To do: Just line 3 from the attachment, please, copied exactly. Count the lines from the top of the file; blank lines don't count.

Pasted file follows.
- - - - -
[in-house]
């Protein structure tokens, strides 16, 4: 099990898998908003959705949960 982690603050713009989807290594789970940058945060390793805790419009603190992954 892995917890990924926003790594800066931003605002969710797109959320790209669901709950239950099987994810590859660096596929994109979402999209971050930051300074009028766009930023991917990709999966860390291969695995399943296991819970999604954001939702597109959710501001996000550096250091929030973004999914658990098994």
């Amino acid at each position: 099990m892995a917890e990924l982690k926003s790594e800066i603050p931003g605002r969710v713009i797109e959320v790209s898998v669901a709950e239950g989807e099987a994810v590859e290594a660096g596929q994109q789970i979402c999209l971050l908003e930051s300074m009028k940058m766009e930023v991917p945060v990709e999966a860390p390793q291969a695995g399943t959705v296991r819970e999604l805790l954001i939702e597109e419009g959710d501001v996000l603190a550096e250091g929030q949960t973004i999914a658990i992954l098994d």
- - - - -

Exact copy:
């Amino acid at each position: 099990m892995a917890e990924l982690k926003s790594e800066i603050p931003g605002r969710v713009i797109e959320v790209s898998v669901a709950e239950g989807e099987a994810v590859e290594a660096g596929q994109q789970i979402c999209l971050l908003e930051s300074m009028k940058m766009e930023v991917p945060v990709e999966a860390p390793q291969a695995g399943t959705v296991r819970e999604l805790l954001i939702e597109e419009g959710d501001v996000l603190a550096e250091g929030q949960t973004i999914a658990i992954l098994d």